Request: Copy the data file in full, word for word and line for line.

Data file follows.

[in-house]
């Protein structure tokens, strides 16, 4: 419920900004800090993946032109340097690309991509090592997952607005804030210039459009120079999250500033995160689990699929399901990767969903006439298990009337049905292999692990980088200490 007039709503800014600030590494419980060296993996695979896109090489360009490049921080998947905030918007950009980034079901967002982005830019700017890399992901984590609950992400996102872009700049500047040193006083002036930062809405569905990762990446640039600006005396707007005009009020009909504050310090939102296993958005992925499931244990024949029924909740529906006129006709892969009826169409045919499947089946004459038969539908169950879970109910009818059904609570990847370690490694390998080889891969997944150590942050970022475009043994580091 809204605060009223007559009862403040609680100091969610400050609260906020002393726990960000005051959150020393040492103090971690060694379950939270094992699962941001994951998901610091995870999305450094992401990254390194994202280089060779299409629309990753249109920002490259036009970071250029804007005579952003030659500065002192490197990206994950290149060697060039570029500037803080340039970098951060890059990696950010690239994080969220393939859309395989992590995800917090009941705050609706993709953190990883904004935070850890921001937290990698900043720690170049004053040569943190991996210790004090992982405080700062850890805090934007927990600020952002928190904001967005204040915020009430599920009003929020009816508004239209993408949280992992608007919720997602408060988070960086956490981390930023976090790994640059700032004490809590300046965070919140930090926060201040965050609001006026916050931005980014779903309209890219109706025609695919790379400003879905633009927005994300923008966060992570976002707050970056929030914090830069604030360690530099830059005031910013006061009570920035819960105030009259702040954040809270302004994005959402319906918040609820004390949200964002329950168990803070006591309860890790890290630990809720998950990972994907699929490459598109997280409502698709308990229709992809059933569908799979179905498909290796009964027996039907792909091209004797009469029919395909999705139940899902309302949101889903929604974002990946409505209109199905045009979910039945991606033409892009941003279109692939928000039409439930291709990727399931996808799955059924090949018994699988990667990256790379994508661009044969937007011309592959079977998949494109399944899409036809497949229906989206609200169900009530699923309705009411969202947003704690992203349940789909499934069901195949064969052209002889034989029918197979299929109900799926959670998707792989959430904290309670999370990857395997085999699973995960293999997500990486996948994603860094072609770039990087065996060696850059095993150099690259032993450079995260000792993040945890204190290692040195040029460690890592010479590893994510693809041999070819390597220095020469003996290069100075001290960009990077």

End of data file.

[in-house]
């Protein structure tokens, strides 16, 4: 419920900004800090993946032109340097690309991509090592997952607005804030210039459009120079999250500033995160689990699929399901990767969903006439298990009337049905292999692990980088200490 007039709503800014600030590494419980060296993996695979896109090489360009490049921080998947905030918007950009980034079901967002982005830019700017890399992901984590609950992400996102872009700049500047040193006083002036930062809405569905990762990446640039600006005396707007005009009020009909504050310090939102296993958005992925499931244990024949029924909740529906006129006709892969009826169409045919499947089946004459038969539908169950879970109910009818059904609570990847370690490694390998080889891969997944150590942050970022475009043994580091 809204605060009223007559009862403040609680100091969610400050609260906020002393726990960000005051959150020393040492103090971690060694379950939270094992699962941001994951998901610091995870999305450094992401990254390194994202280089060779299409629309990753249109920002490259036009970071250029804007005579952003030659500065002192490197990206994950290149060697060039570029500037803080340039970098951060890059990696950010690239994080969220393939859309395989992590995800917090009941705050609706993709953190990883904004935070850890921001937290990698900043720690170049004053040569943190991996210790004090992982405080700062850890805090934007927990600020952002928190904001967005204040915020009430599920009003929020009816508004239209993408949280992992608007919720997602408060988070960086956490981390930023976090790994640059700032004490809590300046965070919140930090926060201040965050609001006026916050931005980014779903309209890219109706025609695919790379400003879905633009927005994300923008966060992570976002707050970056929030914090830069604030360690530099830059005031910013006061009570920035819960105030009259702040954040809270302004994005959402319906918040609820004390949200964002329950168990803070006591309860890790890290630990809720998950990972994907699929490459598109997280409502698709308990229709992809059933569908799979179905498909290796009964027996039907792909091209004797009469029919395909999705139940899902309302949101889903929604974002990946409505209109199905045009979910039945991606033409892009941003279109692939928000039409439930291709990727399931996808799955059924090949018994699988990667990256790379994508661009044969937007011309592959079977998949494109399944899409036809497949229906989206609200169900009530699923309705009411969202947003704690992203349940789909499934069901195949064969052209002889034989029918197979299929109900799926959670998707792989959430904290309670999370990857395997085999699973995960293999997500990486996948994603860094072609770039990087065996060696850059095993150099690259032993450079995260000792993040945890204190290692040195040029460690890592010479590893994510693809041999070819390597220095020469003996290069100075001290960009990077």